After 45 Years, the Car-Free High Bridge Reopens to the Public Tomorrow


The wait is just about over. Tomorrow the car-free High Bridge will be opened to the general public for the first time in 45 years.

The High Bridge spans the Harlem River between Washington Heights and the Highbridge neighborhood in the Bronx. Built as part of the Croton Aqueduct in 1848, it is the city’s oldest bridge. The High Bridge stopped carrying water in 1958, and was closed to the public in 1970. The Bloomberg administration secured funds to restore the bridge in 2007.

The reopened bridge will provide a key link for walking and biking between the Bronx and Upper Manhattan. Bike riding will be permitted on the bridge itself, but access ramps are considered too narrow for shared use, according to the Parks Department, and cyclists will be directed to take stairs at each end.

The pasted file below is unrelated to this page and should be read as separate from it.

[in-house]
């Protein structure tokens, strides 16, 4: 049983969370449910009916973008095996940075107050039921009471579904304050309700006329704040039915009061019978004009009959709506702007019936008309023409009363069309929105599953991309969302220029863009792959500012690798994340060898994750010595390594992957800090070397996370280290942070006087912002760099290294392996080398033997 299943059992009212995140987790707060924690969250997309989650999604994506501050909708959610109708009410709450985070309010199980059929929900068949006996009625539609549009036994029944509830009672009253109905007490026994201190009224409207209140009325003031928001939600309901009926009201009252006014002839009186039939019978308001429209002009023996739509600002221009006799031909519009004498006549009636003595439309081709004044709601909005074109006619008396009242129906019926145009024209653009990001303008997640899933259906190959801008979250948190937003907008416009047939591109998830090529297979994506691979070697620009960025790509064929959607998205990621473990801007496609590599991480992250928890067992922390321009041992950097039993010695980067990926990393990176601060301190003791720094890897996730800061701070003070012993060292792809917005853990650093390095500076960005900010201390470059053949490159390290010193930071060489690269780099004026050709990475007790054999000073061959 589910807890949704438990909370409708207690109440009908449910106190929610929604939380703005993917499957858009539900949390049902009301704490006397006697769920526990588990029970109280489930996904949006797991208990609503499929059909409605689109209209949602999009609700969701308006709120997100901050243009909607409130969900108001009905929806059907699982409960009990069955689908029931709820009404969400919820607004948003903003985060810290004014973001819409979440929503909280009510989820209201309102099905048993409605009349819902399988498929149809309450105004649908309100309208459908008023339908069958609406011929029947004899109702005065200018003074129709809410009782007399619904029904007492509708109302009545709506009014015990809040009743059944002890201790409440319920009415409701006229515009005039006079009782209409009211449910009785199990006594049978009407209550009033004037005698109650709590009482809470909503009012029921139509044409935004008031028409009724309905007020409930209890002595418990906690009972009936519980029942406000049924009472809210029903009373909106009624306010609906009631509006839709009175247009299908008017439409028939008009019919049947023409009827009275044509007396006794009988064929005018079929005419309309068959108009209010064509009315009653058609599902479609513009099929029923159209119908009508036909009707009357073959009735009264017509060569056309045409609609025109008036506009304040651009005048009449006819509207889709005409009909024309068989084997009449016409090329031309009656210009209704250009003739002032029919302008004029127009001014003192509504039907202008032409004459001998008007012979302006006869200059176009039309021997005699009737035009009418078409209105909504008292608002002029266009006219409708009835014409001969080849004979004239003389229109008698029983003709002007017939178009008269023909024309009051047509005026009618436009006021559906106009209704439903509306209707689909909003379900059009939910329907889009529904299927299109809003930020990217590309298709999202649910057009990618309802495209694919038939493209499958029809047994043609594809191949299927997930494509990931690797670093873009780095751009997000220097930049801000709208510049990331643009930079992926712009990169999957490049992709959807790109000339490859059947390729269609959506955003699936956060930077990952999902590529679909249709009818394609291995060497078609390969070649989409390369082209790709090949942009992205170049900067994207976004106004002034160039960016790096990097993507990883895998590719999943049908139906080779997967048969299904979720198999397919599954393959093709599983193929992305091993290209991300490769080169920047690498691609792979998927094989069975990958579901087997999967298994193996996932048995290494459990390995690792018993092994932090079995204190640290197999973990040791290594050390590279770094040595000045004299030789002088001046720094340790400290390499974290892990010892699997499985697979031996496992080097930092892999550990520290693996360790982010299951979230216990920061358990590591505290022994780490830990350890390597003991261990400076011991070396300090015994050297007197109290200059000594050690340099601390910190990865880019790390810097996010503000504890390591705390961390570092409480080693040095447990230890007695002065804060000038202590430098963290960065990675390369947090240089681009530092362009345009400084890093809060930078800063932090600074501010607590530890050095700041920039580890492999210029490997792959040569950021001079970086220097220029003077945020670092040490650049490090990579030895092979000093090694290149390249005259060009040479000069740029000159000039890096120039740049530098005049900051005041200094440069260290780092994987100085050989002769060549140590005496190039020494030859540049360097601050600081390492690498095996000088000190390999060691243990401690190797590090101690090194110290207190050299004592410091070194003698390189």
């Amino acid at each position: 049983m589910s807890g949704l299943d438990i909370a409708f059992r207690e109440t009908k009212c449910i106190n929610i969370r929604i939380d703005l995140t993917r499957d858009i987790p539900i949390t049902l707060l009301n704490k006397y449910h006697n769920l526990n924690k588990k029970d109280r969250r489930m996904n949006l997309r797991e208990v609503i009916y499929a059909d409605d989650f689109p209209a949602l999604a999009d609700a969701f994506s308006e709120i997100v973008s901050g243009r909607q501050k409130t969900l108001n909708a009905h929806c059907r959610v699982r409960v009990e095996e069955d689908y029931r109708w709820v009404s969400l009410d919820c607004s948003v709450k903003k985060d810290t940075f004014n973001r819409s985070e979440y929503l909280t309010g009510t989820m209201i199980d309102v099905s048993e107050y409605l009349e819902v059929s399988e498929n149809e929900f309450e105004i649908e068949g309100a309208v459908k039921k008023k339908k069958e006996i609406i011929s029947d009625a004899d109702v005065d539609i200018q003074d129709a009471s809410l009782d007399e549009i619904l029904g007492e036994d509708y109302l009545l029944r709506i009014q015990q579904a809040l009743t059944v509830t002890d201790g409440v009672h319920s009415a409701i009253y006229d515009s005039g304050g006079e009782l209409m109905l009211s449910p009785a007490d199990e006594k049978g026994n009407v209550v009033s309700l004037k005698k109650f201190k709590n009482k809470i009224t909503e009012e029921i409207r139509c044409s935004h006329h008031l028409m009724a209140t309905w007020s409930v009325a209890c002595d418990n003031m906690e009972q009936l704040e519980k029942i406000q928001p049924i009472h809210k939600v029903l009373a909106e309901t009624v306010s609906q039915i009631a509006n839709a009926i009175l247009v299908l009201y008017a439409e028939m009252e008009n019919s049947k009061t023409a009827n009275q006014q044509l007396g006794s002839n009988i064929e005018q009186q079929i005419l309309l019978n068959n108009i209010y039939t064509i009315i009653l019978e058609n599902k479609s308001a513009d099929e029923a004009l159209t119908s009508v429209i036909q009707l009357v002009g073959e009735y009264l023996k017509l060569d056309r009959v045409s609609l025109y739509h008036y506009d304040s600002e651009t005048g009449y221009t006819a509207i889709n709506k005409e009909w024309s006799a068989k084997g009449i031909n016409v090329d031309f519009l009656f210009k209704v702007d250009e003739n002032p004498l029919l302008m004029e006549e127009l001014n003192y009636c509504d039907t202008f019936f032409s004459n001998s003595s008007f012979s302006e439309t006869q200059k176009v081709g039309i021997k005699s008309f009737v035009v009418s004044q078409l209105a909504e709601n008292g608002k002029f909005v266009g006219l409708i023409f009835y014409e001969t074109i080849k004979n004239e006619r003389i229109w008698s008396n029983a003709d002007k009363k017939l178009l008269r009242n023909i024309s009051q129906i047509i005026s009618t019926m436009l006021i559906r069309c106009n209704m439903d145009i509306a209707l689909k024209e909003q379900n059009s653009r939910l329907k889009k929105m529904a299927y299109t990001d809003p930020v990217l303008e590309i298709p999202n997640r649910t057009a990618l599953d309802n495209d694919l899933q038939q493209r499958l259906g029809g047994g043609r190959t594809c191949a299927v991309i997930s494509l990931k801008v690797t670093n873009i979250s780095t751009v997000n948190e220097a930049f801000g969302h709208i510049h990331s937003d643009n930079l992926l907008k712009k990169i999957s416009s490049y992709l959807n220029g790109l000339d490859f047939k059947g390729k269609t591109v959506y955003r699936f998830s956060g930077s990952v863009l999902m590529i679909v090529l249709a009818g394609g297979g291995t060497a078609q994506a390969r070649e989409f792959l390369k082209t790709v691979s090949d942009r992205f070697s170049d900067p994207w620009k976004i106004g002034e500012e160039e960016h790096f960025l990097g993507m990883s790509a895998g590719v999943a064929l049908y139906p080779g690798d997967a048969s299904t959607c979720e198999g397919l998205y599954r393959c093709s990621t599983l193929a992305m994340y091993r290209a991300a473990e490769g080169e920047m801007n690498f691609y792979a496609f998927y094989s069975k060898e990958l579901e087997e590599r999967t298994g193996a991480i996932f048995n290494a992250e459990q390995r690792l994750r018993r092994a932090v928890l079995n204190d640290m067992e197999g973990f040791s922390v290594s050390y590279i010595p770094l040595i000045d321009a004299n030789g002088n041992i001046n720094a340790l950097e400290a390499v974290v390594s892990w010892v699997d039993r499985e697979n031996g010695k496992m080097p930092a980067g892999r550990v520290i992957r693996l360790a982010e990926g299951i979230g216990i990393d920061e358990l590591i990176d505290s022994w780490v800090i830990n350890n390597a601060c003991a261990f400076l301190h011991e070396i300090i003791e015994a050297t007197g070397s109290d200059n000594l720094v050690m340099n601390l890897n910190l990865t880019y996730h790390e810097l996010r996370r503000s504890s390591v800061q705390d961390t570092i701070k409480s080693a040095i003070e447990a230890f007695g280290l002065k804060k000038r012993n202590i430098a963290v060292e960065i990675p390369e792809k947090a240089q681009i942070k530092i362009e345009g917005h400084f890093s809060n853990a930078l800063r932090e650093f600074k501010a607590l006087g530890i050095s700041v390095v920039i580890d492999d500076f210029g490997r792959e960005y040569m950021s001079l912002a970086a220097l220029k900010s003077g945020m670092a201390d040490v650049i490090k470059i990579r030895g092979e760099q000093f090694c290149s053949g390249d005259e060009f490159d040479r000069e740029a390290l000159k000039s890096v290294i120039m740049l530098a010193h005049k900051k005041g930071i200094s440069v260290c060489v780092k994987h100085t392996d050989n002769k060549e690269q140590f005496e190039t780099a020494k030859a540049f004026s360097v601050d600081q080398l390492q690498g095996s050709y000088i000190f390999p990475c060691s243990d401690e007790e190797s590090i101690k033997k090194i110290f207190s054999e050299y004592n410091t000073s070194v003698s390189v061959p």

We don’t yet know what hours the High Bridge will be open. In 2013 Parks said it will likely be closed at night, when the parks at each end are closed. Parks also said hours could be adjusted based on demand. Bike and pedestrian paths operated by the Parks Department are often prone to restricted or inconvenient access.

Clarence Eckerson shot this Streetfilm in 2009. For more on the history of the High Bridge, check out the short documentary from PBS Thirteen.

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